Residents, business owners protest large rent increases in Inglewood

INGLEWOOD, Calif. (KABC) -- Inglewood residents protested rent hikes at City Hall Tuesday afternoon.

Concerned residents, business owners and community groups showed up to the council chambers to urge city leaders to take action. Members of the Uplift Inglewood Coalition said renters and business owners are getting hit with steep rent increases on short notice.

One resident took to Twitter last month, positing a notice he got from his landlord of a $1,500 rent increase. That post went viral, but many others have rent-increase nightmare stories of their own.

"(I was paying) $1,335 at the time and the new rent would go to minimally $1,995, if I accepted a 12-month lease," Kish Lewis said.

According to Uplift Inglewood, 64 percent of residents are renters and the median household income is $44,000. That's 20 percent lower than the average for Los Angeles County and housing costs are already up 16 percent over the last two years.

The coalition gave city leaders a rent stabilization charter amendment Tuesday, calling for a roughly 5 percent cap on yearly rent increases for buildings with four or more units.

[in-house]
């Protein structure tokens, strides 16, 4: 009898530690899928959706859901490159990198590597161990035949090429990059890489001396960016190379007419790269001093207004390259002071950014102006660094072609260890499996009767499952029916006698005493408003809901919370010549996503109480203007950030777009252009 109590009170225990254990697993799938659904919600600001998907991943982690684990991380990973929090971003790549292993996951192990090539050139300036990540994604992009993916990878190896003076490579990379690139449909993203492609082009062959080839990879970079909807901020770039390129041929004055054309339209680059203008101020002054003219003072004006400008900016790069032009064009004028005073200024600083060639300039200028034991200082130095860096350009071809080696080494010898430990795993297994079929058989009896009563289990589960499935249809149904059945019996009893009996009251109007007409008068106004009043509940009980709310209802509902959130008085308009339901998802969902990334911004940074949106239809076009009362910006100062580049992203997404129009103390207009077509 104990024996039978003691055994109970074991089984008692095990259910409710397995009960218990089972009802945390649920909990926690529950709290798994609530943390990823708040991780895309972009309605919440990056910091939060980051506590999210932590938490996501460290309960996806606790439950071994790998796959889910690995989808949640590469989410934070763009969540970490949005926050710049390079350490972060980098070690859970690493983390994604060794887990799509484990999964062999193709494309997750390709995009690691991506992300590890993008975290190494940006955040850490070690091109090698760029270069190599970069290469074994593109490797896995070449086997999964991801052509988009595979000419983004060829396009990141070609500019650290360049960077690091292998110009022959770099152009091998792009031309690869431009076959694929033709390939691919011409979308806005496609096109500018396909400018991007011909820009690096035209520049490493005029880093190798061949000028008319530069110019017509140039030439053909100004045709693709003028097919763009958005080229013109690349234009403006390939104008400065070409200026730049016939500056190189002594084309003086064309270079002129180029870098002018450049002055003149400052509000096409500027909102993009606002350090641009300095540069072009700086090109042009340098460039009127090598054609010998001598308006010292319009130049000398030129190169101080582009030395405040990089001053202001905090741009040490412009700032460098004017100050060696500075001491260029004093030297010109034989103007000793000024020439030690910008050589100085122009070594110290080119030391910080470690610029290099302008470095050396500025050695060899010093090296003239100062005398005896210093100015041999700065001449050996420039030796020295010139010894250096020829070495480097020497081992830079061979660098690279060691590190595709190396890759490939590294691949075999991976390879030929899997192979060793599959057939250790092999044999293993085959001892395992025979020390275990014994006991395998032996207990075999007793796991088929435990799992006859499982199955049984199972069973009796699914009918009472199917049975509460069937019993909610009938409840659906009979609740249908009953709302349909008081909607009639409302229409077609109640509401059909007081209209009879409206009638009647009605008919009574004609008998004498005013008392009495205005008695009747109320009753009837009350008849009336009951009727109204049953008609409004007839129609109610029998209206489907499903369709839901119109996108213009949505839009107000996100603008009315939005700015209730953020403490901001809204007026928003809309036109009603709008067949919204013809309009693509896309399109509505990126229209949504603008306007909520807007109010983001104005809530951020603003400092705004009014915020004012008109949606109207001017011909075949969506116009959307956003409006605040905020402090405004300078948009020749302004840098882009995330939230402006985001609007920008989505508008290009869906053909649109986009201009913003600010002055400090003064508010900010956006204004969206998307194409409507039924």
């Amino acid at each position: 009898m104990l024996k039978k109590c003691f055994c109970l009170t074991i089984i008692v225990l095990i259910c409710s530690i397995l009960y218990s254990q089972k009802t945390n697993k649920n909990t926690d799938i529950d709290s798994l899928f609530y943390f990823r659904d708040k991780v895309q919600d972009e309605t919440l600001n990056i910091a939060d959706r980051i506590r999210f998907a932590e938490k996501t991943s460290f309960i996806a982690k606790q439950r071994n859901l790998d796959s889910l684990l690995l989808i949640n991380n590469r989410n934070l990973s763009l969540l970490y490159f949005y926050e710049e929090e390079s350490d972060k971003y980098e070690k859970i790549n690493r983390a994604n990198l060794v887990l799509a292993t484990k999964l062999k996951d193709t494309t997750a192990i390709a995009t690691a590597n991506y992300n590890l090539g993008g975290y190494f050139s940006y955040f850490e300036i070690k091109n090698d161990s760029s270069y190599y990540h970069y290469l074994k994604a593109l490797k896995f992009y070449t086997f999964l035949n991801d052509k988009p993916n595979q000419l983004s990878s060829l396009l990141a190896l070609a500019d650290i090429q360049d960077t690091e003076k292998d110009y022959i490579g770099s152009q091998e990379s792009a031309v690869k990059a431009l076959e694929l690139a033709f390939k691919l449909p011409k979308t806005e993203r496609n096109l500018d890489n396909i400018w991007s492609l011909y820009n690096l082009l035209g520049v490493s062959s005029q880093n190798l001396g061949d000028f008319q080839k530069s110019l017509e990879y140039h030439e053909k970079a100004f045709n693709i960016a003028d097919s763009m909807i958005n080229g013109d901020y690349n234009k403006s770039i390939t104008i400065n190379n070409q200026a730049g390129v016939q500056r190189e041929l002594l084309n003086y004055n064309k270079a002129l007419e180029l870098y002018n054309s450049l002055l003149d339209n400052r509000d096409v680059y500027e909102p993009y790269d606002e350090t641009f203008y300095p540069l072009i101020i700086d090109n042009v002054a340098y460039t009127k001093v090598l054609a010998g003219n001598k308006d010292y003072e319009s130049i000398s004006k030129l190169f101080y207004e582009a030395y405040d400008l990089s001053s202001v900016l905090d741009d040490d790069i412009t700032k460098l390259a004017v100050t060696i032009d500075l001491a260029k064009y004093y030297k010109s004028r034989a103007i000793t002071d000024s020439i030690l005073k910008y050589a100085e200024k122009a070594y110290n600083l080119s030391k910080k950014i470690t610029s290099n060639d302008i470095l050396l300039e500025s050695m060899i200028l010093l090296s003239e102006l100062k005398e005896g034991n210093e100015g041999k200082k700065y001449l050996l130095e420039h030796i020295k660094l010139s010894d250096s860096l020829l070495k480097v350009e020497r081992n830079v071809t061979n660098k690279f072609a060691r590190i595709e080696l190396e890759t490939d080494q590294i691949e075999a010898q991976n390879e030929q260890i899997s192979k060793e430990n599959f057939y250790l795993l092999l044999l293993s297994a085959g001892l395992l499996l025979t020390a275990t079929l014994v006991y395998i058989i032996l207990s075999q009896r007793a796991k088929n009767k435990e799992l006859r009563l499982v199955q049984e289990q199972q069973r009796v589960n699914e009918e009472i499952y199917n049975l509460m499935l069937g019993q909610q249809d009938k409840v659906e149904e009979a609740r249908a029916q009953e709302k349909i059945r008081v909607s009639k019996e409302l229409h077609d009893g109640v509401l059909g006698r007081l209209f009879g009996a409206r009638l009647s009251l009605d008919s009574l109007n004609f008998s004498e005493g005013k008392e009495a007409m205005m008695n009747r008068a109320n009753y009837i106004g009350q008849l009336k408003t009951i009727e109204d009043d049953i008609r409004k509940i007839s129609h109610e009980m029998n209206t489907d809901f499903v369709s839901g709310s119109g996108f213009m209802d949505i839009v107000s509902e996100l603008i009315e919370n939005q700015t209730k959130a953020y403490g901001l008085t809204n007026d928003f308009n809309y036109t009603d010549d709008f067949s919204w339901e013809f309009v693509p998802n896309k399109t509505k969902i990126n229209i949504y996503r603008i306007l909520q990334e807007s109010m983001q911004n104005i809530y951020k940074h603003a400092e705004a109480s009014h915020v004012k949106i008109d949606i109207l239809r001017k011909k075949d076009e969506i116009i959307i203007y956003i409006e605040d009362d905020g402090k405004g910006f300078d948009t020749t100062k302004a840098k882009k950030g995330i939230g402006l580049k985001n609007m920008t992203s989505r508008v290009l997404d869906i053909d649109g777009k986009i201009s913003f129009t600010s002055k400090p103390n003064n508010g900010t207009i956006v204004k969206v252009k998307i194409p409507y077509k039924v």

"So the idea is to protect our residents, but still allow our regular moms and pops and landlords to make a fair rate of return for their rent so that they can put their kids through college," said D'artagnan Scorza, with Uplift Inglewood Coalition.

Without rent stabilization in place, they fear longtime residents and local businesses will continue to be displaced.

"I'm a single mom. It doesn't mean that I'm uneducated. It doesn't mean that I don't care about my community. It doesn't mean that I am anti-growth or development in any way, shape or form. But when you're forcing the residents who are here out - you can't lie and say that you're creating jobs for the community because the people in the community can't afford to live here," Lewis said.

Mayor James C. Butts said the issue isn't just affecting Inglewood, but residents statewide.

"The issue of rent is a statewide issue and we take it seriously. What we're going to do is make sure that people aren't gouged and that people aren't forced en masse out of apartments because they find the city of Inglewood desirable to invest in," Butts said.

He added that the council is considering a proposal that would require relocation payments for renters who face large increases. He also said they will consider putting forth a rent stabilization ordinance within the next two weeks.
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